I'm making these comments because I think some people might look at my life as kind of mundane.  Unlike most men who grew up in the Upper Peninsula, I don't like fishing or hunting.  I own a Subaru, not a four-wheel-drive pickup.  My idea of a good night is reading a fine book or working on a new poem.  I'm by no means conservative in my attitudes.  Haven't ever voted for a Republican presidential candidate.  Think that certain guns should be outlawed.

That's who I am.  And I'm trying to raise compassionate, non-judgmental kids who accept people for who they are.  When I see someone outside of Walmart, begging for money or food, I will buy them a burger, French fries, and a pop.  I want my children to care about the world.  Want them to know there's more to life than having the coolest phone or nicest house.  I will count myself a successful father if my daughter and son grow up to be loving, caring citizens of this planet.

I was speaking to a friend of mine the other night.  He said something that mightily affected me.  He said that the Donald Trump presidency and Congress is the last gasp of American apartheid.  After this current mess, our kids are going to take over.  I really believe that.  This week, I think we saw the start of this change.  Young kids standing up for what they believe in, despite all of the loudmouths of my generation telling them to sit down and be quiet.

I am a Starbuck trying to raise Starbucks.  Smart, brave, compassionate children who will grow into smart, brave, compassionate adults.  As Bob Dylan sang, "The times, they are a-changin'."

Saint Marty is thankful for the youth of the United States.

March 17: Tony Hoagland, "Cause of Death: Fox News," Political Poetry

Cause of Death:  Fox News

by:  Tony Hoagland

Towards the end he sat on the back porch,
sweeping his binoculars back and forth
over the dry scrub-brush and arroyos,

certain he saw Mexicans
moving through the creosote and sage
while the TV commentators in the living room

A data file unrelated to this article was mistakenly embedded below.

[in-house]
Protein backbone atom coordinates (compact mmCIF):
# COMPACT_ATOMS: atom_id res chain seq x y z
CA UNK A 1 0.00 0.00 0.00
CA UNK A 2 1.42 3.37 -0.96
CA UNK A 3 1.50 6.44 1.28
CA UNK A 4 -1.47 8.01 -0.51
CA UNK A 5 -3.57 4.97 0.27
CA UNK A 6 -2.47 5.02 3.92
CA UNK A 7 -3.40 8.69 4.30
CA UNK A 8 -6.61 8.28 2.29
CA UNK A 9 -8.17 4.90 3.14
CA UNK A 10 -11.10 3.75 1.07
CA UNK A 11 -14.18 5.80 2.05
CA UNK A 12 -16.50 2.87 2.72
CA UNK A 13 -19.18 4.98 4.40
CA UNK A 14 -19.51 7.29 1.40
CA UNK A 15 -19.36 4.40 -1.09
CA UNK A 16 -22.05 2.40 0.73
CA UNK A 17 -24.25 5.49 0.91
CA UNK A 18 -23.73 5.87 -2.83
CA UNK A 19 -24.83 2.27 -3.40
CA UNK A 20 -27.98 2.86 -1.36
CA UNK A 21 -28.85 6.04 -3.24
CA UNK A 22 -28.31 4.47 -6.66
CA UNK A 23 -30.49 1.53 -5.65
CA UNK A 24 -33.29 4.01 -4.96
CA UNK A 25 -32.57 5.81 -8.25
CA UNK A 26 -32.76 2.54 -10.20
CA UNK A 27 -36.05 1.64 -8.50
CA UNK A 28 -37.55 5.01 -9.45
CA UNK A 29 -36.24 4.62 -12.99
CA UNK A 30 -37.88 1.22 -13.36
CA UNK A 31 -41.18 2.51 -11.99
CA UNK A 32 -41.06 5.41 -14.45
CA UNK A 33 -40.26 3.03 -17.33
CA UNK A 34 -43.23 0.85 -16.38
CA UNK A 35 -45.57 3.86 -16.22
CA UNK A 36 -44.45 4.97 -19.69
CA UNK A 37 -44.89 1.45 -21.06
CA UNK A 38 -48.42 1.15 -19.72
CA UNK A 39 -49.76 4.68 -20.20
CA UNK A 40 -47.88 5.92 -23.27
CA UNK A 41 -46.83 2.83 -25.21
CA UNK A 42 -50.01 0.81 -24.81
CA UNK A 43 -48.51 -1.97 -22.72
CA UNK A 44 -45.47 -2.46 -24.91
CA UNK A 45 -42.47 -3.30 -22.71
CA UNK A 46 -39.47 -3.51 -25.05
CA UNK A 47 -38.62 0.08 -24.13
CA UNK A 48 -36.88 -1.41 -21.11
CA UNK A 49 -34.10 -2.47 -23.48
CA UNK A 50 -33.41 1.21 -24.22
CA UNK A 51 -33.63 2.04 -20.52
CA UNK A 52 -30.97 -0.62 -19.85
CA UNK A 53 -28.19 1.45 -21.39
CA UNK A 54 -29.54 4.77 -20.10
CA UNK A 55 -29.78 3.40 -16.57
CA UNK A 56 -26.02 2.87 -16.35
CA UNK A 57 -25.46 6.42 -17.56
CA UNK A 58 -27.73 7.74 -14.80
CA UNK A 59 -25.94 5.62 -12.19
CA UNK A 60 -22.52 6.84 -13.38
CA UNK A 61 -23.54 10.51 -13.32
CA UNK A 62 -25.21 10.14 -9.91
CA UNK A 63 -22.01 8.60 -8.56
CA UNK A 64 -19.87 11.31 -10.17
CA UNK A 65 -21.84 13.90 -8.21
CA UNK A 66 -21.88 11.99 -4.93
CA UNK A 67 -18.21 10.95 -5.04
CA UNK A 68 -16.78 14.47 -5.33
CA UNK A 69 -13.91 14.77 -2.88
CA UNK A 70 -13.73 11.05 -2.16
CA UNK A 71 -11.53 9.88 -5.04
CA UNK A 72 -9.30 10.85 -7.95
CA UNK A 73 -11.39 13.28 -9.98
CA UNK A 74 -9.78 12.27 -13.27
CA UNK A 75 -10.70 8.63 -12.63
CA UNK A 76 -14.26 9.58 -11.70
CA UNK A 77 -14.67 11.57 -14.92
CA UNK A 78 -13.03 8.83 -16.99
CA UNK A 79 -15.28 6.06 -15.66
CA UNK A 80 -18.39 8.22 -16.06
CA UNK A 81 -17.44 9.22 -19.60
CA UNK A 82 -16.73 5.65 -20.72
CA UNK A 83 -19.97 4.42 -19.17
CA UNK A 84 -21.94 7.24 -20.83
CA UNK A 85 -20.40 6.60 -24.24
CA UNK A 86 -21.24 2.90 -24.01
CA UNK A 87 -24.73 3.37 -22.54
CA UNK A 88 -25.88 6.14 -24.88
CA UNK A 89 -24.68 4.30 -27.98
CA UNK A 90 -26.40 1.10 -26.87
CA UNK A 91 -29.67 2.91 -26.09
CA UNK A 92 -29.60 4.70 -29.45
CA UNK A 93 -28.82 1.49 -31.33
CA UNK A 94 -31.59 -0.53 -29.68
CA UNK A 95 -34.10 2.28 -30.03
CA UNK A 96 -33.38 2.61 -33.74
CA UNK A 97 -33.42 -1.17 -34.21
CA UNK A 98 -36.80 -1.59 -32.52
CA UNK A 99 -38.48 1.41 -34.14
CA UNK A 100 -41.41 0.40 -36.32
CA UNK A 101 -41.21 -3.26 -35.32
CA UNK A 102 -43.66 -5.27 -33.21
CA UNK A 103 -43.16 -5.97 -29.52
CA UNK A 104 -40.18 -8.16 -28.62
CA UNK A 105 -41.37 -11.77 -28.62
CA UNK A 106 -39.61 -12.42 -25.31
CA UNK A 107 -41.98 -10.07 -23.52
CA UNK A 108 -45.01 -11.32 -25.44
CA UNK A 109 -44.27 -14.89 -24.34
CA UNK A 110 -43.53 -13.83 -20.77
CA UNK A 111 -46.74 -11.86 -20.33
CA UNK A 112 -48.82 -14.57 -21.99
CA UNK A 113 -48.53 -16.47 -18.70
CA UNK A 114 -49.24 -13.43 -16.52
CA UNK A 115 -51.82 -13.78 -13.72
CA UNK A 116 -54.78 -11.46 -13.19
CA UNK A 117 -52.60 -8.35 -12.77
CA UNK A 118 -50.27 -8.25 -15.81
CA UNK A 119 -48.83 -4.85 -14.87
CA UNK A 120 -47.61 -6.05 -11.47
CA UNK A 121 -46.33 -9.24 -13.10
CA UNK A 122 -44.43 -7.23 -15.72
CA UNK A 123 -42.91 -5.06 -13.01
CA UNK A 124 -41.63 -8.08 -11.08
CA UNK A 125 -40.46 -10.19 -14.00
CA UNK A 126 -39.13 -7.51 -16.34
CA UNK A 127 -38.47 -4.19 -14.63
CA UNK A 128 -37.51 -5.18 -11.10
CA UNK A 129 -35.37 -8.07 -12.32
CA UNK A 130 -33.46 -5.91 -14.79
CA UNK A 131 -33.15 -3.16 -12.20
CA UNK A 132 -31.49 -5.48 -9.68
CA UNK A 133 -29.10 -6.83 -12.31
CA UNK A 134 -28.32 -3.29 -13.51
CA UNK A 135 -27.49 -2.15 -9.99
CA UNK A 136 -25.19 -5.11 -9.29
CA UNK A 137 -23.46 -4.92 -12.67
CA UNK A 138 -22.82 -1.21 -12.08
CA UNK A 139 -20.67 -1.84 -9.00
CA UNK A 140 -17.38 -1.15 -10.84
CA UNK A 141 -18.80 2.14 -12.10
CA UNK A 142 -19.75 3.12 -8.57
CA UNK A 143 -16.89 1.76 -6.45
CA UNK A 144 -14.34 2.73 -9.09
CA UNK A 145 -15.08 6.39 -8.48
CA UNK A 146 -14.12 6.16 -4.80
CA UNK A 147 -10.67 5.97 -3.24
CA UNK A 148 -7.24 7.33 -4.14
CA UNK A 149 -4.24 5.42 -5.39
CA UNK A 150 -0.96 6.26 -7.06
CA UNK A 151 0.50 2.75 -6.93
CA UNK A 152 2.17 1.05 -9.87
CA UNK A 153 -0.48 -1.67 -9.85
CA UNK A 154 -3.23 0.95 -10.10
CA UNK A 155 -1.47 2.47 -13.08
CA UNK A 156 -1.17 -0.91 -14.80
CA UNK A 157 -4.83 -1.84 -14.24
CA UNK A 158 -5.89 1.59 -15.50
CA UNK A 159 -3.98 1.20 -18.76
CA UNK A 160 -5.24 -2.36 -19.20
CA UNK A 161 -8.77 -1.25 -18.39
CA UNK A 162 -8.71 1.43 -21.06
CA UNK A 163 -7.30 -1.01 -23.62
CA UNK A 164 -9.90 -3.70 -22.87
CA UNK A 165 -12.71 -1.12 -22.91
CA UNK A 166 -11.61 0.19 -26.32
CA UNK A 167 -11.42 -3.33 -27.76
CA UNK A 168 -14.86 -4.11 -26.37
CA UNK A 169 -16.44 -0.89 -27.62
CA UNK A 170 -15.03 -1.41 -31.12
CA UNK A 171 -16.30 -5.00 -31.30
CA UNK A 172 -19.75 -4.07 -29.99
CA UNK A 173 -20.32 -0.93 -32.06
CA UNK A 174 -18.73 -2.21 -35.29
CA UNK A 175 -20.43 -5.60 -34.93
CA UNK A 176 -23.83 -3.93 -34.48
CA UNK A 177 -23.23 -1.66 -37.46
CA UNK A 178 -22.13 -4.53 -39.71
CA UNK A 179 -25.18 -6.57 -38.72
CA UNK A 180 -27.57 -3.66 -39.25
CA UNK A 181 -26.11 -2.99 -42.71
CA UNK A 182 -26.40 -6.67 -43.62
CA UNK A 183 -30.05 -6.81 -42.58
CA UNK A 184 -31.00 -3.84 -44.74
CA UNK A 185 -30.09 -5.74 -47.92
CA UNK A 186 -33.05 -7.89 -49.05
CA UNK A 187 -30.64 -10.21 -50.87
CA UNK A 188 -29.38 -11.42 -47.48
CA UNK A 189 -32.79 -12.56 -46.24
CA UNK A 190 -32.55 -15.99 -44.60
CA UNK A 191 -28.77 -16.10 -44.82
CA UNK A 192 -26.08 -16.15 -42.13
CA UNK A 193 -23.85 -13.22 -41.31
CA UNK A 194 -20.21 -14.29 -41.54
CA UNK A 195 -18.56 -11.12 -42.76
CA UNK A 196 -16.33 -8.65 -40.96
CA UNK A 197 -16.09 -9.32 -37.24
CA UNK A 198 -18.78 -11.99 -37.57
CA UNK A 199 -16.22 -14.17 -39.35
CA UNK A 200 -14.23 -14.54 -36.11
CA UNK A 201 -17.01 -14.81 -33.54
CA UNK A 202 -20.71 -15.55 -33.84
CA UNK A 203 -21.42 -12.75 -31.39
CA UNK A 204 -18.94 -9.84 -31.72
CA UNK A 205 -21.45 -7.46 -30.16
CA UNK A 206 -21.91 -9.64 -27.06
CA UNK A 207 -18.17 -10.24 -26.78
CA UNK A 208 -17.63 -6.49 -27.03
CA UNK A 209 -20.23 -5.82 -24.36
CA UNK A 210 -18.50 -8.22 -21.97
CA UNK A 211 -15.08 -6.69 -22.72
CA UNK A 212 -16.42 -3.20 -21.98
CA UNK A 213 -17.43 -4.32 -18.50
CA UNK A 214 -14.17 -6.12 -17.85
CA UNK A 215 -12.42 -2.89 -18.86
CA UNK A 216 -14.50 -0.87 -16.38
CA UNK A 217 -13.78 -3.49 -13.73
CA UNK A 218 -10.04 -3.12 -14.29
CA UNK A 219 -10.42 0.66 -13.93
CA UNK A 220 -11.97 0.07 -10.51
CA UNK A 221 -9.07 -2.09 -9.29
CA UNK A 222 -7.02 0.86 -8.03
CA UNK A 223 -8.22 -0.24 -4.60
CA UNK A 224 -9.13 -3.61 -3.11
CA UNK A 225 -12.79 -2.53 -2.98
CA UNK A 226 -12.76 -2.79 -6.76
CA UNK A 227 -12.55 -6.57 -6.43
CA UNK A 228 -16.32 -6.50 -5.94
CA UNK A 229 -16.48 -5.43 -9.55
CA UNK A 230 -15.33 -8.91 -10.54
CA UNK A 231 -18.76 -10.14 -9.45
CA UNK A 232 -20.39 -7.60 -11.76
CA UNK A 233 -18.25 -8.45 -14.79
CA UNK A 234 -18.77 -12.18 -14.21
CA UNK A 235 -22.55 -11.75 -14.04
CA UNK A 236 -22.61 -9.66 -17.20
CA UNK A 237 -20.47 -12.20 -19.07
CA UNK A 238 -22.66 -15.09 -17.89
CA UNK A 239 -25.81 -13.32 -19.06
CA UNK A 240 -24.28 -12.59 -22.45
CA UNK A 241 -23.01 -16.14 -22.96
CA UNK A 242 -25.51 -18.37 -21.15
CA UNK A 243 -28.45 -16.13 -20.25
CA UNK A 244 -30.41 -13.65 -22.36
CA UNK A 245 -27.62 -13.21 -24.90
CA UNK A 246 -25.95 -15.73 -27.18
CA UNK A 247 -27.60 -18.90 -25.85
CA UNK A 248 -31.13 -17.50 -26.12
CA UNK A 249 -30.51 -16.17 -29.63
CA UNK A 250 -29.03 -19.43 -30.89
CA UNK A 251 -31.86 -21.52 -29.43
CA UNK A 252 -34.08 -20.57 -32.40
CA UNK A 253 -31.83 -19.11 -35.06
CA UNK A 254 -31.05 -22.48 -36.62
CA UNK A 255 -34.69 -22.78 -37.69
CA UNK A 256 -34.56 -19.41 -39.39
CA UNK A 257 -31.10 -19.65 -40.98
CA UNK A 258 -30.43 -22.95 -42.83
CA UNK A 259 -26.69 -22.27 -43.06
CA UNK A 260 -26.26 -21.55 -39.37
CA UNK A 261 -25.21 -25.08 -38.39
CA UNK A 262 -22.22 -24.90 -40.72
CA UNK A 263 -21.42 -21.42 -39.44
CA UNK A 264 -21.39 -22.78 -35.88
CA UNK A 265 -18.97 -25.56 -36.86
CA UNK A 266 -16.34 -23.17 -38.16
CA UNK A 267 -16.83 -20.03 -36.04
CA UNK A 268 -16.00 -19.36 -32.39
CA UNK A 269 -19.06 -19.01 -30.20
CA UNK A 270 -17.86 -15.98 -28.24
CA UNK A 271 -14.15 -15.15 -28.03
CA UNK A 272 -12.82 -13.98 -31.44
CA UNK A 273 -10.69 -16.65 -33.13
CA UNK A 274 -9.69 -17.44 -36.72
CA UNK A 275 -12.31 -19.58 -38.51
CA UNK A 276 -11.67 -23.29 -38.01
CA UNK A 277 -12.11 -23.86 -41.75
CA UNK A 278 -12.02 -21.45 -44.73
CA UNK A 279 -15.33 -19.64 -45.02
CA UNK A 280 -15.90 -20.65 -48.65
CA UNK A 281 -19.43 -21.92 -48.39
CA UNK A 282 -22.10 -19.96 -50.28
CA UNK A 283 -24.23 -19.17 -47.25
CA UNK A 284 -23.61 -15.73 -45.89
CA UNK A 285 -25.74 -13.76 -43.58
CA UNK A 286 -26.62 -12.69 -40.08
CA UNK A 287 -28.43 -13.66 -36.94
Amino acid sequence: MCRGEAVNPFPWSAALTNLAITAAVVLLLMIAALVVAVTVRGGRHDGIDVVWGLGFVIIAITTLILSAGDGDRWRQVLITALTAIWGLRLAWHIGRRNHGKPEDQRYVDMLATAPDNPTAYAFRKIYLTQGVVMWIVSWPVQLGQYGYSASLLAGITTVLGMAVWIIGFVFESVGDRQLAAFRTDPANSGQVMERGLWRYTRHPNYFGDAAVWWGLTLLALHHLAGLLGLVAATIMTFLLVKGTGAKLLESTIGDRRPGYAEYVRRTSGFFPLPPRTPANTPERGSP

turned up loud enough
for a deaf person to hear
kept pouring gasoline on his anxiety and rage.

In the end he preferred to think about illegal aliens,
about welfare moms and health care socialists
than the uncomfortable sensation of the disease

sneaking through his tunnels in the night,
crossing the river between his liver and his spleen.
It was just his typical bad luck

to be born in the historical period
that would eventually be known
as the twilight of the white male dinosaur,

feeling weaker and more swollen every day
with the earth gradually looking more like hell
and a strange smell rising from the kitchen sink.

In the background those big male voices
went on and on, turning the old crank
about hard work and god, waving the flag

and whipping the dread into a froth.
Then one day the old man had finally finished
his surveillance, or it finished him,

and the cable TV guy
showed up at the house apologetically,
to take back the company equipment:

the black, complicated box with the dangling cord
and the gray rectangular remote control,
like a little coffin.


You know, I don't write much political poetry.  It's so easy to lapse into anger and outrage when I think about the governmental landscape of the United States, especially these days.  Yes, in this blog, I sometimes can't help dipping my toe into the cesspool of Washington, D. C.  However, for the most part, I stick away from it.

I couldn't resist this poem, however.  It's so surprising and funny and sad, and it really reflects what's going on right now in the White House, in my opinion.  I think that the political establishment in America is threatened, and so it's hiding behind the great orange Godzilla in the Oval Office, letting him wreck Tokyo.

Don't worry.  I'm not going to start writing Trump haiku.  Won't be composing Paul Ryan rondels or Mike Pence pastorals.  That's not me.

But Saint Marty does appreciate a good poet who can.

Friday, March 16, 2018

March 16: Coronation Stuff, Week of Turmoil, Darkness and Quiet

In behalf of the dignity of whaling, I would fain advance naught but substantiated facts. But after embattling his facts, an advocate who should wholly suppress a not unreasonable surmise, which might tell eloquently upon his cause- such an advocate, would he not be blame-worthy?
It is well known that at the coronation of kings and queens, even modern ones, a certain curious process of seasoning them for their functions is gone through. There is a saltcellar of state, so called, and there may be a castor of state. How they use the salt, precisely- who knows? Certain I am, however, that a king's head is solemnly oiled at his coronation, even as a head of salad. Can it be, though, that they anoint it with a view of making its interior run well, as they anoint machinery? Much might be ruminated here, concerning the essential dignity of this regal process, because in common life we esteem but meanly and contemptibly a fellow who anoints his hair, and palpably smells of that anointing. In truth, a mature man who uses hairoil, unless medicinally, that man has probably got a quoggy spot in him somewhere. As a general rule, he can't amount to much in his totality.